Does GRE play as a cut-off point in one's Economics Phd application even though s/he has a strong profile including 4.0 GPA, strong recommendation letters, good SOP, and relevant research and teaching experience?
Yes, it does, at a large number of, although certainly not all, top economics departments in the United States. Indeed, they have a lot of applications to read from perfect applicants (at least on paper). Why should they give any exceptions?
But they do give exceptions. I don't know entirely your circumstances, and certainly mathematics isn't economics. But from my own experiences, having 1. written letters for people with bad mathematics subject test GRE scores and 2. being swayed when I've been on committee to admit people with bad mathematics subject test GRE scores, I would encourage at least one of your letter writers to contact someone at each of the schools you applied to to keep a lookout for your application/not throw it out immediately presuming a GRE cutoff, especially if other parts of your application are quite competitive for the schools you are applying/have applied to.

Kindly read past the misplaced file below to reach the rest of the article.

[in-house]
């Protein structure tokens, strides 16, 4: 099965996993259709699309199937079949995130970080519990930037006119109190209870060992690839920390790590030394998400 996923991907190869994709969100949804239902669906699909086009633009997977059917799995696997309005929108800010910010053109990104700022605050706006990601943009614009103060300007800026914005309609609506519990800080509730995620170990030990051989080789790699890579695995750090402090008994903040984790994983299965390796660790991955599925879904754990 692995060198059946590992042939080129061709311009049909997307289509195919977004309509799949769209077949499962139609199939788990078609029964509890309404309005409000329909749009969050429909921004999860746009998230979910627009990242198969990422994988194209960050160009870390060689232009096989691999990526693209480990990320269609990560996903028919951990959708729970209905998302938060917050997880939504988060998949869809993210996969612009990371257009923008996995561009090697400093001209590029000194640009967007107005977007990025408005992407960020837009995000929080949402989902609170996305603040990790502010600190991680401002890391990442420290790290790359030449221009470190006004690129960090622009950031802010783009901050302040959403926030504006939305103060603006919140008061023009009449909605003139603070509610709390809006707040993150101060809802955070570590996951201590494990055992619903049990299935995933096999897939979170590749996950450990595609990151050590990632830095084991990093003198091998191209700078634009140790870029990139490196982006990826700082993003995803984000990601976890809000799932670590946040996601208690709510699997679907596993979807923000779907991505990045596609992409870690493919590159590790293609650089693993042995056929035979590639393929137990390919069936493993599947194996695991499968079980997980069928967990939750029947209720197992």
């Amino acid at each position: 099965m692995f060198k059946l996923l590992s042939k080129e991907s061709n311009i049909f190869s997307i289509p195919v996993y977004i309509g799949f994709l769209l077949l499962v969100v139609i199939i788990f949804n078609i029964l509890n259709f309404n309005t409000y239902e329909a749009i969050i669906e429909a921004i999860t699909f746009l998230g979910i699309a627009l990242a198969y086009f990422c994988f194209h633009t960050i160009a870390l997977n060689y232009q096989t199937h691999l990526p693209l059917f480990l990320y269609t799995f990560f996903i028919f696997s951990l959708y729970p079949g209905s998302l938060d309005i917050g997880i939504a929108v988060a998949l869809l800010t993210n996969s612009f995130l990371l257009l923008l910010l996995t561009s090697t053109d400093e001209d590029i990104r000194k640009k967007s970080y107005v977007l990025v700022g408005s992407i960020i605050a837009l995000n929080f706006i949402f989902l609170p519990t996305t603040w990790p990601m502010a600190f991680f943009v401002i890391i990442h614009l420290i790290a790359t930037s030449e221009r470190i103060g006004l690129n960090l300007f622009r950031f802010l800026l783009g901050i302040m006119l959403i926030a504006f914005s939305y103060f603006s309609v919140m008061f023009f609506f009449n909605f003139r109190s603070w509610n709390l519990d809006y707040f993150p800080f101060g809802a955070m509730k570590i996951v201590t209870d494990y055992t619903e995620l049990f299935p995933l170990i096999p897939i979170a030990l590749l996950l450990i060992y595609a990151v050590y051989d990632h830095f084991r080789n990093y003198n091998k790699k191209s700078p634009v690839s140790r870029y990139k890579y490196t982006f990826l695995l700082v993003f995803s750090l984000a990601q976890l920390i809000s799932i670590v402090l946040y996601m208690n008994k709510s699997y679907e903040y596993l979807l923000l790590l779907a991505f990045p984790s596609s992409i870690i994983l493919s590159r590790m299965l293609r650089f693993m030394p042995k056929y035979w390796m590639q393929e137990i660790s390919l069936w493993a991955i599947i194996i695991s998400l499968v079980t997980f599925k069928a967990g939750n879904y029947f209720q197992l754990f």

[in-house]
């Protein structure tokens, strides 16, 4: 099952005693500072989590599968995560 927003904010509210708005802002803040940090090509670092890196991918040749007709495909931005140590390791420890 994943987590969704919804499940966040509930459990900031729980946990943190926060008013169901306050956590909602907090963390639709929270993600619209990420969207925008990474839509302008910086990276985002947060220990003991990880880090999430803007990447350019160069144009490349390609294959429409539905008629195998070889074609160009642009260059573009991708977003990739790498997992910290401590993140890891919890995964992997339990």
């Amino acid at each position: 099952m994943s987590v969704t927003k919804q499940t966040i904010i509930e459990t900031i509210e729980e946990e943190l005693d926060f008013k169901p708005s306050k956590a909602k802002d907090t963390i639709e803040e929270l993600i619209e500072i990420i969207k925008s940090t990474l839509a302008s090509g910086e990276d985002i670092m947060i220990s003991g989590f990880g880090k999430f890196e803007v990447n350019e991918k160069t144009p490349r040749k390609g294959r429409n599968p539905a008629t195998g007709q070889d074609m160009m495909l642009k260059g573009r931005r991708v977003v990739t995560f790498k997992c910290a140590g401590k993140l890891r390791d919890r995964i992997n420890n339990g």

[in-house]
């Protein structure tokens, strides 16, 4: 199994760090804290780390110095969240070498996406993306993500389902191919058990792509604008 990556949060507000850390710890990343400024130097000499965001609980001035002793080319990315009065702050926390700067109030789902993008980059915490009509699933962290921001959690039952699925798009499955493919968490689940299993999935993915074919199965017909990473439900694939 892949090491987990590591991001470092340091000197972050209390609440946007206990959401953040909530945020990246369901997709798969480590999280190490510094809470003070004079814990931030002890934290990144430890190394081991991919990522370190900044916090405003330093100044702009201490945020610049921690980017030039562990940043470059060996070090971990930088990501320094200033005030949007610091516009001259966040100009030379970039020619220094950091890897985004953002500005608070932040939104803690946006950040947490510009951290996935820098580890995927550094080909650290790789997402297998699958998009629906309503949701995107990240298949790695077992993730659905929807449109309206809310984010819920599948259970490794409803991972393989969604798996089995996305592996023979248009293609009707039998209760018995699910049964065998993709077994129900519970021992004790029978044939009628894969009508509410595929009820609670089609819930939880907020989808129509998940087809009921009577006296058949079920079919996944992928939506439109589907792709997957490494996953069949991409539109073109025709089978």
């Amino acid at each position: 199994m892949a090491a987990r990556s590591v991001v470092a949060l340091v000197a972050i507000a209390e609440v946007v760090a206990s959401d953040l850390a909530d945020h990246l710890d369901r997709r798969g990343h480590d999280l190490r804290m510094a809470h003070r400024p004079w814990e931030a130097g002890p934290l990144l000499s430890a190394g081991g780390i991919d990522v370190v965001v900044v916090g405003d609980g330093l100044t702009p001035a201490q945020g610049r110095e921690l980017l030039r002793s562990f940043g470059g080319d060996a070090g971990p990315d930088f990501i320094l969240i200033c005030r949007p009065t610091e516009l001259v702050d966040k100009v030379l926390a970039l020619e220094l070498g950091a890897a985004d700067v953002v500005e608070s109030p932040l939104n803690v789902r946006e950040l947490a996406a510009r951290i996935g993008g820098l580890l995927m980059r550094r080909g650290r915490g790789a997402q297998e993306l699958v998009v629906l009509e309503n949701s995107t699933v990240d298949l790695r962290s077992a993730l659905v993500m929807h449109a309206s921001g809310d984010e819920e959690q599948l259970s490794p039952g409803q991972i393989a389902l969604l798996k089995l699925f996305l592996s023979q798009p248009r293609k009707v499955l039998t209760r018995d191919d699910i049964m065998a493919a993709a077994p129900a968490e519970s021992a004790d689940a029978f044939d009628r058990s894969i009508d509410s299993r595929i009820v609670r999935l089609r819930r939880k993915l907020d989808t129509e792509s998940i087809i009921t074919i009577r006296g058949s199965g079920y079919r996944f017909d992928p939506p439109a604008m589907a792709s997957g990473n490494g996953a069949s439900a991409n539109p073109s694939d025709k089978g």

You can contact the admissions department at the schools you are interested in if their website does not explicitly indicate a cut-off. A strict cut-off is rare, but does exist. If you are not getting a straight answer from them, your only option is to just go for it. There is a lot of unpredictability in PhD admittance decisions.
In my case (social sciences PhD), I had a GRE score that was less strong compared to my GPA, and it was mostly a factor in whether or not I would be offered a scholarship. At the end of the day, my GPA and recommendation letters were strong enough and I was offered the funding.
In my experience with economics, it's all over the place. Some departments do seem to use it as a cutoff, but increasingly more seem to be coming around to using them only at the margins.
This especially holds true if you have good recommendation letters and research and teaching experience; it's difficult to get those things before you start your PhD. They likely make you stand out well above the crowd. Heck, it's not unusual for full PhD graduates on the job market to lack teaching experience.
If a GRE quant score is going to be a problem, I anticipate it would matter more at the most highly selective institutions. Places that only accept a tiny fraction of near-perfect students have few reasons to compromise on any attribute, and GRE scores are an incredibly convenient standardized way to compare everyone.
I've spoken with faculty on admissions committees at both large public research universities and small, selective private universities, and while you can't use my anecdotes as the whole story, the responses I get are invariably that they rely as little as possible on the GRE.